Cool boardwalk along the lake
    Tranquil
    Sveti Jovan Kaneo

    We checked out the green market which was now open and picked up some veggies for dinner. Most of the people at the hostel headed out that day so that night we hung out with Teresa and made buttermilk biscuits to show her some southern style cooking. She was a little shocked by how much butter we needed. We shared some biscuits with a few travelers while watching part of a Macedonian film called Before the Rain which gave us a bit of insight into the not so long ago conflicts in the region.

    In the morning we took a short ride down the road to Struga to catch our bus. After having all the taxi drivers try to convince us we wouldn’t be able to take our bikes on the bus we got on the bus and rode to Tirana. It was a fairly long drive and again too hot on the bus. We didn’t get a stamp coming into Albania which was kind of a bummer. Along the way we also tried ˝”exotic” flavored Fanta which was pretty good. We arrived at The Tirana Backpackers Hostel by early afternoon. The hostel was really cool, lots of open space, orange trees growing in the backyard/bar area. And our friend Tobi from Ohrid was there and building a tree-house. We had some fresh oranges and I helped a bit with tree-house building before we headed out to see some of the city. One of the cool things we saw was this huge pyramid built by the last dictator of Albania and intended to become a museum about him, that is until democracy happened. It did make for a fun slide though and almost burned a hole right through my pants.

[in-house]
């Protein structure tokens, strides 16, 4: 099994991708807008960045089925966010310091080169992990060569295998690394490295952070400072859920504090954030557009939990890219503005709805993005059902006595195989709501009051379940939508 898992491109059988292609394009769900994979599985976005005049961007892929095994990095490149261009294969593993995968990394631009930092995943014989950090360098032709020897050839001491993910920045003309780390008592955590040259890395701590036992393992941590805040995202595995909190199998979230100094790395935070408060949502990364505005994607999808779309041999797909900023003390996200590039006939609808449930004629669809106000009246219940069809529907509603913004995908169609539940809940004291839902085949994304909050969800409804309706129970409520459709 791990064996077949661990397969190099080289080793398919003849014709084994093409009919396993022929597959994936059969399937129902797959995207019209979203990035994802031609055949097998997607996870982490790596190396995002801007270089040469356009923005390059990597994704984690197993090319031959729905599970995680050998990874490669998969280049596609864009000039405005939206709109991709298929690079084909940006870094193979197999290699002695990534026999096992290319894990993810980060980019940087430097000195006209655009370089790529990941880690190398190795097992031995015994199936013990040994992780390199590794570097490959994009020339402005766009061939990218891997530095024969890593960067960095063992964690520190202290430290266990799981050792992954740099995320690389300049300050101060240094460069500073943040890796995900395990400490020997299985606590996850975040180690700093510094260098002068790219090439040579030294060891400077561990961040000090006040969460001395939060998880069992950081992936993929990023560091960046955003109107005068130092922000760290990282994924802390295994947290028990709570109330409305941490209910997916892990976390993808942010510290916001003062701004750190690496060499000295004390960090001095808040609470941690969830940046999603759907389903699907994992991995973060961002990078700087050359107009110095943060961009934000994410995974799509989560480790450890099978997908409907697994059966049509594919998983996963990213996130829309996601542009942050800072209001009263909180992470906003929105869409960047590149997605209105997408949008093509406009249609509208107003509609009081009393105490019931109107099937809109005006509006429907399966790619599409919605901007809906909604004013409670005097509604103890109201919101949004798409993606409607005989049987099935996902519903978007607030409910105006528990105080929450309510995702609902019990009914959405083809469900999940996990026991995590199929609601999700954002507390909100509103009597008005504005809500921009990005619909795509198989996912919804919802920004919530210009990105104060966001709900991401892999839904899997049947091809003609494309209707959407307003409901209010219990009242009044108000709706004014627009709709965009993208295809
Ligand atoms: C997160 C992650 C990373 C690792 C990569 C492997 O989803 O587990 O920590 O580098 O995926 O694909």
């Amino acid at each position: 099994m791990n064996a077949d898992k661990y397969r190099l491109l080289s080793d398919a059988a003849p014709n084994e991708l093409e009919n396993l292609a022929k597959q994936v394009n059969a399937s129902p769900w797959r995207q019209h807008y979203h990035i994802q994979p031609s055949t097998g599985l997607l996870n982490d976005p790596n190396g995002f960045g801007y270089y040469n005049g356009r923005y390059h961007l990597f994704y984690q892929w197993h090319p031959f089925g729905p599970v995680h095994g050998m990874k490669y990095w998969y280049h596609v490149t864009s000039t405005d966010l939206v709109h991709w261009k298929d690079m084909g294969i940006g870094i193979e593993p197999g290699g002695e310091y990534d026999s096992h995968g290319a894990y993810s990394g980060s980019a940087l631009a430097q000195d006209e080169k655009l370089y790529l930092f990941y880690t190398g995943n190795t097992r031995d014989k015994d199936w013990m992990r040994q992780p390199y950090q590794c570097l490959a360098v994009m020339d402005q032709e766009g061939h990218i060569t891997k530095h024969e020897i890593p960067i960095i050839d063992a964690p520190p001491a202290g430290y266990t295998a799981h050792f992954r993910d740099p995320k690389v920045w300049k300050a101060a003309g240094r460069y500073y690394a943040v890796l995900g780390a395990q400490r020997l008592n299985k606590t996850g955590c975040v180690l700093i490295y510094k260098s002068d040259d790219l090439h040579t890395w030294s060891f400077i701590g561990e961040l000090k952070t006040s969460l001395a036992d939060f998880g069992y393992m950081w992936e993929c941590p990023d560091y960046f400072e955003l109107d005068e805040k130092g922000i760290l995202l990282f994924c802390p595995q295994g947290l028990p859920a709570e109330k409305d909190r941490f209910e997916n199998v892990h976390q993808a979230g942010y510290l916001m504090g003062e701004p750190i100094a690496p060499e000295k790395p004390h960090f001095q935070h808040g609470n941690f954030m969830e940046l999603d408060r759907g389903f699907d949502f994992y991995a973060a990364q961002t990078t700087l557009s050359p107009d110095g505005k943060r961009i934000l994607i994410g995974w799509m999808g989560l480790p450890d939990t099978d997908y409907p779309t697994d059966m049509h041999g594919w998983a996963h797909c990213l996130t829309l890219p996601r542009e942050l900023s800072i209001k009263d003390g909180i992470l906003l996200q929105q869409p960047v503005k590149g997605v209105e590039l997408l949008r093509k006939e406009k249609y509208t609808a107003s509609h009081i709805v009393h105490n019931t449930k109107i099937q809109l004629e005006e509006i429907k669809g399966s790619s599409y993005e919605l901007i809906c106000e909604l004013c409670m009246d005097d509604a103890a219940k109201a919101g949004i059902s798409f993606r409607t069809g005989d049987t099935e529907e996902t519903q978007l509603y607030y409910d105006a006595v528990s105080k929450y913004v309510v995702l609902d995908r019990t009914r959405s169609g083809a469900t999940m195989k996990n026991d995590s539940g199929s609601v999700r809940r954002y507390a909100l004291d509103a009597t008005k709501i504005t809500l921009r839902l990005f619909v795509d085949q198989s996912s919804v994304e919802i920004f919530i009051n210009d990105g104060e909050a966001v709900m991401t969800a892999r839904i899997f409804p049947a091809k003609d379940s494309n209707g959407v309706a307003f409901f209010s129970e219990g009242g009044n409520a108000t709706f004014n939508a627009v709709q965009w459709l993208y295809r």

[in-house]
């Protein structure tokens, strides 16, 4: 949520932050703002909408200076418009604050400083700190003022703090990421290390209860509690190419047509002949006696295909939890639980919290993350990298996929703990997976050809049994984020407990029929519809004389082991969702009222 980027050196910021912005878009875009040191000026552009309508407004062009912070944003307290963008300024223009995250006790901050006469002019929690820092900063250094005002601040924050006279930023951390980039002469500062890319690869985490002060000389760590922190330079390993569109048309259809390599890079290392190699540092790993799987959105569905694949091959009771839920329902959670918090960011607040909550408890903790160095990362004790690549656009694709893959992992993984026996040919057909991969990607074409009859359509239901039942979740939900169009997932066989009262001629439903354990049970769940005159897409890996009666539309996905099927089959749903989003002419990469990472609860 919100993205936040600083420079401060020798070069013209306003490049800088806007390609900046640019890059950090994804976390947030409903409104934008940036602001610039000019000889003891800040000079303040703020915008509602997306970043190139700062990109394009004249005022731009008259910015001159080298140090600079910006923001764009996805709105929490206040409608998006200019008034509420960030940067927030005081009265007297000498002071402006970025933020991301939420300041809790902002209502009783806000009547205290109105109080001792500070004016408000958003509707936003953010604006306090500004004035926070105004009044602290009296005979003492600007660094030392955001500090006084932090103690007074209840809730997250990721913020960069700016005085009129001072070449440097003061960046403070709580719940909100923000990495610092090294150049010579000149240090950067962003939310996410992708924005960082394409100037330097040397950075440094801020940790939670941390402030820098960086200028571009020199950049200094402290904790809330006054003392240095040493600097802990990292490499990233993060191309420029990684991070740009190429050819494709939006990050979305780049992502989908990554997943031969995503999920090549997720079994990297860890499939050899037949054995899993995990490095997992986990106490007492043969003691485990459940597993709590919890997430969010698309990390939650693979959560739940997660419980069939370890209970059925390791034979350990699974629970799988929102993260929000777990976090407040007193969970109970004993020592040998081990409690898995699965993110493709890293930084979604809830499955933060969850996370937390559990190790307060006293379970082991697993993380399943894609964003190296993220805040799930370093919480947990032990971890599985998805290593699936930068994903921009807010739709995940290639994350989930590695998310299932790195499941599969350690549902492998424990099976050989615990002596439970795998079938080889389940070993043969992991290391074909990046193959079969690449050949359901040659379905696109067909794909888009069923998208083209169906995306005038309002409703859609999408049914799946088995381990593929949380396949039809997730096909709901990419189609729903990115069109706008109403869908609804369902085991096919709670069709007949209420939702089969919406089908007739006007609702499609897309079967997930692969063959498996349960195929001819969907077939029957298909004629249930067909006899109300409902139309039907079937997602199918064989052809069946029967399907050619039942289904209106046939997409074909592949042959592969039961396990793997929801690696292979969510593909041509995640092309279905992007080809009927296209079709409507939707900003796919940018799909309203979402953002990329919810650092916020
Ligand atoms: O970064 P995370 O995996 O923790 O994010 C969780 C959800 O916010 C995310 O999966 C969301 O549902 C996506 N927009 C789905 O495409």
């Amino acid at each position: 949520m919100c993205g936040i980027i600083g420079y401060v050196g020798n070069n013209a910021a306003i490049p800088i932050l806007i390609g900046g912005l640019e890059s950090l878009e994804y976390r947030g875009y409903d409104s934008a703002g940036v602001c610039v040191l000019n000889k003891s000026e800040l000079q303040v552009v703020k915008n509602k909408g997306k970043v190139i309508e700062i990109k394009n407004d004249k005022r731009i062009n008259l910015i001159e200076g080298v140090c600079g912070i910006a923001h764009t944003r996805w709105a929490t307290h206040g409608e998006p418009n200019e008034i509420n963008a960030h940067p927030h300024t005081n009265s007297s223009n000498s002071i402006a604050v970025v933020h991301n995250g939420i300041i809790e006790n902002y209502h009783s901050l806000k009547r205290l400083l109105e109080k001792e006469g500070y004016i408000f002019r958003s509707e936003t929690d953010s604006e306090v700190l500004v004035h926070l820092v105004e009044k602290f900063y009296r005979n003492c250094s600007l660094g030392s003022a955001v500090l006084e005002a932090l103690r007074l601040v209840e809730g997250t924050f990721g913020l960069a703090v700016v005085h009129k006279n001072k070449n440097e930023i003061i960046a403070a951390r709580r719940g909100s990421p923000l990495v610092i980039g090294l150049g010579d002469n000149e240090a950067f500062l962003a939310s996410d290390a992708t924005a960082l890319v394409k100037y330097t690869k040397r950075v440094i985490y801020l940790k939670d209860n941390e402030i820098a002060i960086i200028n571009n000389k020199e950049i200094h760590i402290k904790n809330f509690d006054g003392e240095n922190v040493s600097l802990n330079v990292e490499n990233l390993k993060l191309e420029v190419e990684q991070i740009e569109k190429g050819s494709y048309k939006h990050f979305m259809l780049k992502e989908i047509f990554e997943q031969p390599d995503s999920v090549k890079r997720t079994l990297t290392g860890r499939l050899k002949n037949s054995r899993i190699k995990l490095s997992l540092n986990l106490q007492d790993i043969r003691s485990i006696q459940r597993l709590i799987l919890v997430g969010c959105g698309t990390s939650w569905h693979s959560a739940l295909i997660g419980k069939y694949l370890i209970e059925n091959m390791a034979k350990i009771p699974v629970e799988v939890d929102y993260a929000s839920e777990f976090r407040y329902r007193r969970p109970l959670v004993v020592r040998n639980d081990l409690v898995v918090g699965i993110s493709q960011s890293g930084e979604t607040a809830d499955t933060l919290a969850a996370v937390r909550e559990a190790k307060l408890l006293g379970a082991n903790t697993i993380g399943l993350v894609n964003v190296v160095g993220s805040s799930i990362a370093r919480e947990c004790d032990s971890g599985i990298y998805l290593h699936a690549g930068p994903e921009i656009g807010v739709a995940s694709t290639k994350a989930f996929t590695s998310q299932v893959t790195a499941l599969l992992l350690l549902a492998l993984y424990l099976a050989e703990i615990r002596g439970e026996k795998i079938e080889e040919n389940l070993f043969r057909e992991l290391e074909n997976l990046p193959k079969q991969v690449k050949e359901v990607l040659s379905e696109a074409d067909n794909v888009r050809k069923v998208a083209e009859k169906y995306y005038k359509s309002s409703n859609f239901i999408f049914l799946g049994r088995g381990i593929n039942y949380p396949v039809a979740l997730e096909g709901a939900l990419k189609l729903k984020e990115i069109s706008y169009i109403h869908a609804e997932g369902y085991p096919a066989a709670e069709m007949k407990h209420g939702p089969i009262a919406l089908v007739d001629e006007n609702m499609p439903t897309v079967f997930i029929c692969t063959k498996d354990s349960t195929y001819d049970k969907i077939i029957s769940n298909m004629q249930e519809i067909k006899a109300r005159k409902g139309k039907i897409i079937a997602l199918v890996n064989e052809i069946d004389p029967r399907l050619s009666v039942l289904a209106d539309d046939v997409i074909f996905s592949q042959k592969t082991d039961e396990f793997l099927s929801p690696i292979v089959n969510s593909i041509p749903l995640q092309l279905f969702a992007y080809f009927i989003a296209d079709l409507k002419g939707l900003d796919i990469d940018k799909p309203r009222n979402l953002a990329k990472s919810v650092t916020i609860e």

Sliding down was fun

    In the morning we wandered around he city some more and then went to the historical museum which was really cool. They had everything from prehistoric pottery and jewelry from the area all the way up to the fight for democracy in the 90’s. It was shocking to see the exhibit of the personal items of people gunned down trying to escape the country as recently as 25 years ago. Along the whole trip we have seen just how tumultuous the history of this area has been. A lot of these countries have changed dramatically even within my lifetime.

    After our history for the day we got a great lunch (hard to go wrong with grilled meat and yogurt sauce it seems)

    Delicious

    Then we just lazed around the hostel for a few hours. There was a group of french art students at the hostel collaborating with some local Albanian students to do an art installation and they were going to be having a bonfire. The bonfire didn’t end up happening but Autumn, Tobi, and I went over an hung out with them for a while. Afterwards we spent at least an hour gathering ingredients to make pancakes and in the process bought a half kilo of butter. We ate pancakes talked and drank cheap wine. Not a bad night.

    A not so great picture of us with Tobi

    The next morning it was sunny and beautiful as we headed north out of Tirana…

    Highs and lows

    We really hate that we have to write this, but yesterday some of our bags were ripped open and some things were stolen. It’s nothing we can’t manage without for a little while but most are things that we will need to replace fairly soon like Autumn’s cycling shoes. As many of you may know our budget for the trip is fairly tight and having to replace stuff is a fairly large setback. As much as we don’t want to ask, if you’ve enjoyed reading the blog and want to help out a small donation of $5 or $10 would incredibly helpful in replacing the important stuff. You can donate through the PayPal button on the sidebar. 

    As always, thanks so much to everyone following along for your support the whole trip. It really means a lot to us to be able to share with everyone and hear back from you in comments.

    In other news: Albania has been beautiful and we’ve really enjoyed our few days here. Here’s some pictures from a cool castle we visited in Lezhë

      

           

    We’re on to Montenegro today and will be on the coast soon! The weather is looking up and we’re really excited for what is to come.